A team of community activists urged the D.C. elections board yesterday to reject a bid to put the legalization of slot machines on the Nov. 2 ballot, saying a petition drive in support of the gambling initiative is hopelessly tainted by violations of local election laws.
In a challenge filed with elections board Chairman Wilma A. Lewis, anti-slots activists accused drive organizers of employing an army of out-of-town petition circulators in violation of a law requiring circulators to live in the District. The challenge alleges that, to cover up the practice, organizers paid residents to sign circulator affidavits at the bottom of each petition or forged local signatures on the forms.
"What we have here is a group of traveling hustlers who see themselves as the modern-day incarnation of the carny travelers, flying from town to town, state to state, putting on a show, selling lies, scamming the locals and getting out of town one step ahead of the sheriff," said Dorothy Brizill, executive director of DCWatch and chief organizer of a new political action committee called DC Against Slots. "We are asking the Board of Elections and Ethics to do its duty to protect us against this corruption of the election process."
Angelo Paparella, president of the California company hired to run the petition drive, acknowledged that he made heavy use of out-of-town workers during the five-day campaign, which produced more than 50,000 signatures in support of the gambling initiative. Paparella said D.C. residents served as witnesses for the out-of-towners, a practice that is accepted elsewhere.
"We got all these signatures because people support the issue," Paparella said. "Nobody was duped into signing anything, as a supporter or a circulator."
Paparella said petition organizers referred several circulators who allegedly committed fraud to the elections board, but he said misdeeds were limited. Brizill's contention that thousands of signatures should be thrown out is "completely absurd," he said.
Brizill's challenge is the most detailed of three challenges filed with the elections board against the initiative, which seeks voter approval for a plan to install 3,500 slot machines on 14 acres in Northeast Washington at New York Avenue and Bladensburg Road.
The elections board has scheduled a public hearing for 2 p.m. tomorrow to review the challenges. Spokesman Bill O'Field said the board is issuing subpoenas to summon witnesses, but he declined to identify them. The board has until Aug. 5 to determine whether slots backers have submitted the signatures of at least 17,599 registered voters -- the number required to qualify for the ballot -- and whether the petitions are valid.
In preparing yesterday's challenge, Brizill said she and about a dozen other activists reviewed many of the 3,869 petition forms submitted by slots supporters. They also interviewed at least 20 people who signed circulator affidavits and visited more than three dozen circulators' addresses.
Brizill said the investigation found that two groups of D.C. residents circulated petitions: politically connected individuals who were paid hundreds, if not thousands, of dollars, and "vulnerable, homeless, and in a few cases mentally challenged people, who were paid a pittance or not paid at all, and who were duped into signing false affidavits for out-of-town circulators."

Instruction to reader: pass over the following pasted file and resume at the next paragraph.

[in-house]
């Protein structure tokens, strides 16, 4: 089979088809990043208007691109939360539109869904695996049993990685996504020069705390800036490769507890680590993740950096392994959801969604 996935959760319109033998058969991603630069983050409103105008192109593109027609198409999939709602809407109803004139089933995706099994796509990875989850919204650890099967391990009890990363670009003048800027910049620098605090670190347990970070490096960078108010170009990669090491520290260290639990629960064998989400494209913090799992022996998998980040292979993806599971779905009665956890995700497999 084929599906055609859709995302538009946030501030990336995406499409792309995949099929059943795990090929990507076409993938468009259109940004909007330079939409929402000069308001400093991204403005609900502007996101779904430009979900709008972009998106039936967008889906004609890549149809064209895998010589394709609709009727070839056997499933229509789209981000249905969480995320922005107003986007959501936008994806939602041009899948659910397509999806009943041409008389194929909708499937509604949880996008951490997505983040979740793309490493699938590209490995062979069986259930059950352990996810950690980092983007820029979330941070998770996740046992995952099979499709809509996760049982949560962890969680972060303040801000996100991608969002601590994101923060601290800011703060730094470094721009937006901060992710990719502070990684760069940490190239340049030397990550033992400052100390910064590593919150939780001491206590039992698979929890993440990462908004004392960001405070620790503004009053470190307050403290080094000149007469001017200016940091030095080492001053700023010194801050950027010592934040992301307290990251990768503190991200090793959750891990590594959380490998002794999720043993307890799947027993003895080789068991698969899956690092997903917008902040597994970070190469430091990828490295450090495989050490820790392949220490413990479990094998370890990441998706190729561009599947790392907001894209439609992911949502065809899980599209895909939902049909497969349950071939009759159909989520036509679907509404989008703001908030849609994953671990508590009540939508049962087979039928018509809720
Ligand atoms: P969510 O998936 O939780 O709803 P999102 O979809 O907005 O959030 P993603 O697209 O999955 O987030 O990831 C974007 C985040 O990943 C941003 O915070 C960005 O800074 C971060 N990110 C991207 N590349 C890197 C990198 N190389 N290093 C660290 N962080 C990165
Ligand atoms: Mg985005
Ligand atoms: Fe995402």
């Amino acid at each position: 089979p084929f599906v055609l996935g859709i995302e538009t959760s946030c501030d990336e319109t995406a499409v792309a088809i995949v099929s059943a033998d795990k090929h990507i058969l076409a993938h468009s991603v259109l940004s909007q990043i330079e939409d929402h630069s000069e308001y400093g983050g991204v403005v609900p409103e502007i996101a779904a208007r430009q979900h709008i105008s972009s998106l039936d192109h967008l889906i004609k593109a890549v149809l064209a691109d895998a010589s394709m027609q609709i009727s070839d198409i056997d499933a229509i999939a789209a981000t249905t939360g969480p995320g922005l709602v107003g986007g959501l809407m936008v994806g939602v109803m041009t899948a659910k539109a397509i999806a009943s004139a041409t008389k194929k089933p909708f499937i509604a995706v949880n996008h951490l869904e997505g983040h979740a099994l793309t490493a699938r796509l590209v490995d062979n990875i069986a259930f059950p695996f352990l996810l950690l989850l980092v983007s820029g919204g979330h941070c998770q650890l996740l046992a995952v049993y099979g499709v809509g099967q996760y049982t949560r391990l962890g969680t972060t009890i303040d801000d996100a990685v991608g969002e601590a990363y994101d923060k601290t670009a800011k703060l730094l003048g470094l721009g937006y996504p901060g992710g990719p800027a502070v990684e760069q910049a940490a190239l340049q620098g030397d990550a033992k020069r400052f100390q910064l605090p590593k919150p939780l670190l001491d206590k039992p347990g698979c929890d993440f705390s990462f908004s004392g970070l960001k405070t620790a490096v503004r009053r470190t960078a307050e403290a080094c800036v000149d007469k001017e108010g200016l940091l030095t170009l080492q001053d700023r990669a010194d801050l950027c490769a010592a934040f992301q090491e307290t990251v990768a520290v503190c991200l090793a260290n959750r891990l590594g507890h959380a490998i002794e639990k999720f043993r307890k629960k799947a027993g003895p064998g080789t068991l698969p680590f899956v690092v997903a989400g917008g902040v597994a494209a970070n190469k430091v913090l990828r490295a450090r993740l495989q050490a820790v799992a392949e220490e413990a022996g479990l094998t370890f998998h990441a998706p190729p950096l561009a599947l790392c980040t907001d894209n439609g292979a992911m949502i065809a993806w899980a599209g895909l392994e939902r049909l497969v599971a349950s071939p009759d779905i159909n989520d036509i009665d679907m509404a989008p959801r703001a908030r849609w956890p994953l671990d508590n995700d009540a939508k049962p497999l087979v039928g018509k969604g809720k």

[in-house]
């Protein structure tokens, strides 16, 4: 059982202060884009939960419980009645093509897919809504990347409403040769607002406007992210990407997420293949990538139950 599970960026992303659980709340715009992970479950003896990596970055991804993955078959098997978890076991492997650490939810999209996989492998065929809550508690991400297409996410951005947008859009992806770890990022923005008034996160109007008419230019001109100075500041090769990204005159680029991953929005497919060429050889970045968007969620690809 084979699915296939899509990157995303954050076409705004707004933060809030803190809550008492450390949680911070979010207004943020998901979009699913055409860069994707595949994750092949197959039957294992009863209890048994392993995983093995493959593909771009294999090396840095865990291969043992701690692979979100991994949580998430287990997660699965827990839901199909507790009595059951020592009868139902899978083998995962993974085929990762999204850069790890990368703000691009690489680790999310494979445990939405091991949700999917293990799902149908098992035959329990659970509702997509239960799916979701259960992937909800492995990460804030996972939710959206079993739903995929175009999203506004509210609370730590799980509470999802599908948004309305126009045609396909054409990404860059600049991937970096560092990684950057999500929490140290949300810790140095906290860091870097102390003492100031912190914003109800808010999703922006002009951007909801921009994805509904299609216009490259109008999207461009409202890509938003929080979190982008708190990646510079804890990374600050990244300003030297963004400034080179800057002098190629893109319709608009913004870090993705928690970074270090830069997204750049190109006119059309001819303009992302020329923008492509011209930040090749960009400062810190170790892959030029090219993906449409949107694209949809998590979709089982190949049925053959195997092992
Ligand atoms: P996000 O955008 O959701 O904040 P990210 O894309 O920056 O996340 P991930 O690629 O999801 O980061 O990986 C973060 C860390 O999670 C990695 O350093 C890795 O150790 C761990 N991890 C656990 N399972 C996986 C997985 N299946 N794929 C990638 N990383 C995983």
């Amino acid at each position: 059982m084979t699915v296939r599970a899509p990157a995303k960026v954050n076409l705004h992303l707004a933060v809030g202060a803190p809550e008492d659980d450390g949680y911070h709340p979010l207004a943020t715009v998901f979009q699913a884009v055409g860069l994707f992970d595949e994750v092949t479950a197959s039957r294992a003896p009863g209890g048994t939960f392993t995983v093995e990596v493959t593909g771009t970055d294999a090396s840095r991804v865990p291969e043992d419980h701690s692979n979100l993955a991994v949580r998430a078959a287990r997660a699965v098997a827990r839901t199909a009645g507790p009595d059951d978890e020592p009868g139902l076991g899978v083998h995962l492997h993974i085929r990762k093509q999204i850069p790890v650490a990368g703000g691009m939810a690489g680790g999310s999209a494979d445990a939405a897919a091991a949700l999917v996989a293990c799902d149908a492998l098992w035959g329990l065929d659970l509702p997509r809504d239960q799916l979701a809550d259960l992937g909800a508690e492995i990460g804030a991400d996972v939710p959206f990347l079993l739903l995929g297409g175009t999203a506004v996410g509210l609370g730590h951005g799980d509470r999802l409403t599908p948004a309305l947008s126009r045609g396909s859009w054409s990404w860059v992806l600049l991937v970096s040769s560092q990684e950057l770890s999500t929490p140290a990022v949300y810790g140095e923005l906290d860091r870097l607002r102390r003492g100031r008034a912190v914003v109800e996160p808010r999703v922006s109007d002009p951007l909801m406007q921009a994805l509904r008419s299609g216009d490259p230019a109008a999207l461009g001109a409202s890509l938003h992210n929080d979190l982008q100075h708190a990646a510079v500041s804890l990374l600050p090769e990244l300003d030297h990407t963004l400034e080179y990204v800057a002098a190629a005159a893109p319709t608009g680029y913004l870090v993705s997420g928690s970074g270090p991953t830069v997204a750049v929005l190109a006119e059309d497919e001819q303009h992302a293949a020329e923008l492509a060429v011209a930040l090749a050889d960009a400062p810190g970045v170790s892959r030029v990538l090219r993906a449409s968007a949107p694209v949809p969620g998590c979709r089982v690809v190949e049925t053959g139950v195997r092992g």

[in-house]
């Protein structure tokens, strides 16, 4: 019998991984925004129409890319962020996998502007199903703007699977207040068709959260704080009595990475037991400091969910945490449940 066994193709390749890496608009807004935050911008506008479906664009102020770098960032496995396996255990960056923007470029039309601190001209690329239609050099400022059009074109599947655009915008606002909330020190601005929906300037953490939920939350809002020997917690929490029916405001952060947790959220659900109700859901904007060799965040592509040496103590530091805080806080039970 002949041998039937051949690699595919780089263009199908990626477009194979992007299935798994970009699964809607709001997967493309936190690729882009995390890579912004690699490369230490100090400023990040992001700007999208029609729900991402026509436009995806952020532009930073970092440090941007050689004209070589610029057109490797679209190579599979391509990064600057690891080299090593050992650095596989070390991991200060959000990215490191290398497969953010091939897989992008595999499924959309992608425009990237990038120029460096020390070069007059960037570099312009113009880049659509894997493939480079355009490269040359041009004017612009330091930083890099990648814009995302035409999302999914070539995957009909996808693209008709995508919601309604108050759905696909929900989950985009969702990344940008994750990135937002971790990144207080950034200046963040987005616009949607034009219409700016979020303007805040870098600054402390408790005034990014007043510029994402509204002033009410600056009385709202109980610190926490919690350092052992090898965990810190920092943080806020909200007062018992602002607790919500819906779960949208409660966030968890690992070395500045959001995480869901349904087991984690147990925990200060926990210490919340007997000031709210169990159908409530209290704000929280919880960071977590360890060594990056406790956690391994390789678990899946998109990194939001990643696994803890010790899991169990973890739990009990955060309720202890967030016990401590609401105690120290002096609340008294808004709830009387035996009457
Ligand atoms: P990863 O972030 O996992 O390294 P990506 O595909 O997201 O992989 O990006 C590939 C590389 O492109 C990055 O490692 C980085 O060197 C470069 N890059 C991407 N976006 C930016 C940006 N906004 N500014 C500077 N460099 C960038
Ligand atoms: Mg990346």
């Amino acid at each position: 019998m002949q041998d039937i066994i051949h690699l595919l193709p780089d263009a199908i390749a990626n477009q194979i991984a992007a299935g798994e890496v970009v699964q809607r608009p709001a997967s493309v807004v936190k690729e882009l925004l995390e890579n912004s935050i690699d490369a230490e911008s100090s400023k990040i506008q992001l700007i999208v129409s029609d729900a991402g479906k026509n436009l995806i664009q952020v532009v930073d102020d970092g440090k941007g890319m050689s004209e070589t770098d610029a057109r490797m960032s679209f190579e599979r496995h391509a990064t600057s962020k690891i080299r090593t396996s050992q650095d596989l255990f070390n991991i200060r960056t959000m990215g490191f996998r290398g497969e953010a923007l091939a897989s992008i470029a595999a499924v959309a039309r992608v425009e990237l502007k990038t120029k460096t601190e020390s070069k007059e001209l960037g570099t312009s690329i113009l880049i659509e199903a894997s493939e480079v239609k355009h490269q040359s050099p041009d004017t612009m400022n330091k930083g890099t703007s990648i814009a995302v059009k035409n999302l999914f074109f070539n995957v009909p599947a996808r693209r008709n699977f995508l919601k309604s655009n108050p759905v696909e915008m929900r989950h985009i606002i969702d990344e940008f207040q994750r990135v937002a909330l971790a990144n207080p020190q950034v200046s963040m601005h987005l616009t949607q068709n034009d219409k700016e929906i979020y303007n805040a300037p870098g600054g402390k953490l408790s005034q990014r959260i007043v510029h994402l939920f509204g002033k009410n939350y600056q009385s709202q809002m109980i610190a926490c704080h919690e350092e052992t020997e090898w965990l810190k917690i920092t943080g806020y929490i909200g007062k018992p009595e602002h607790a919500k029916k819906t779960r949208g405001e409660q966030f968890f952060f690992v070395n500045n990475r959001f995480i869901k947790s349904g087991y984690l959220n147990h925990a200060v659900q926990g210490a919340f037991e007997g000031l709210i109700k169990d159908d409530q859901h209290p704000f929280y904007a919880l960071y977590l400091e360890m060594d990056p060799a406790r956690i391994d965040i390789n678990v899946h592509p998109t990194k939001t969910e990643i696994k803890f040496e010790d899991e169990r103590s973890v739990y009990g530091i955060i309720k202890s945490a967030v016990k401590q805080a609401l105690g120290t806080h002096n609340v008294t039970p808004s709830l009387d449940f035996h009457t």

The latter group, Brizill said, included at least two severely mentally retarded men, one of whom "could barely say his name." She said the investigation also found evidence of a "signature party" held July 4 at the Red Roof Inn in Chinatown to copy names out of phone books.
In her letter to the board, Brizill called the petition drive "the most massive, most organized, and best financed scheme to break the election laws of the District of Columbia since the inception of home rule."
Earlier this month, the elections board's general counsel, Kenneth J. McGhie, suggested that the board would reject petitions unless they were physically circulated by D.C. residents. D.C. law requires circulators to live in the District and to attest on petition affidavits that they were "in the presence of each person who signed" the petition "at the time the appended signature was written." But the election board has never formally ruled on whether the law precludes out-of-town circulators entirely.
M. Dane Waters, founder of the Initiative and Referendum Institute at the University of Southern California, said the practice of using residents to witness signatures gathered by out-of-towners is "acceptable in many states, but it's very nebulous. . . . There's been a lot of debate about the responsibility of the witness and what proximity they need to be to the circulator to actually witness what's going on."
Paparella said he has used witness arrangements successfully in Utah, California, Michigan and Nevada. He said he flew about 50 out-of-town workers into the District two years ago to help with a drug-reform measure. At the time, no one challenged the arrangement.
That is not the case with the slots initiative. In addition to Brizill, lawyer Ronald L. Drake and Democratic activist John Capozzi have written to the elections board to complain about the use of out-of-towners.
"The gambling proponents . . . have tried to get this in front of the voters by breaking every possible law and rule," Capozzi said in an interview.
In a separate investigation, The Washington Post reviewed almost 2,000 petitions bearing 31,394 signatures submitted by slots supporters. The Post found that thousands appear to be invalid, primarily because the circulators lied about where they live, what they witnessed and who actually signed the names of D.C. voters.
Staff researcher Bobbye Pratt contributed to this report.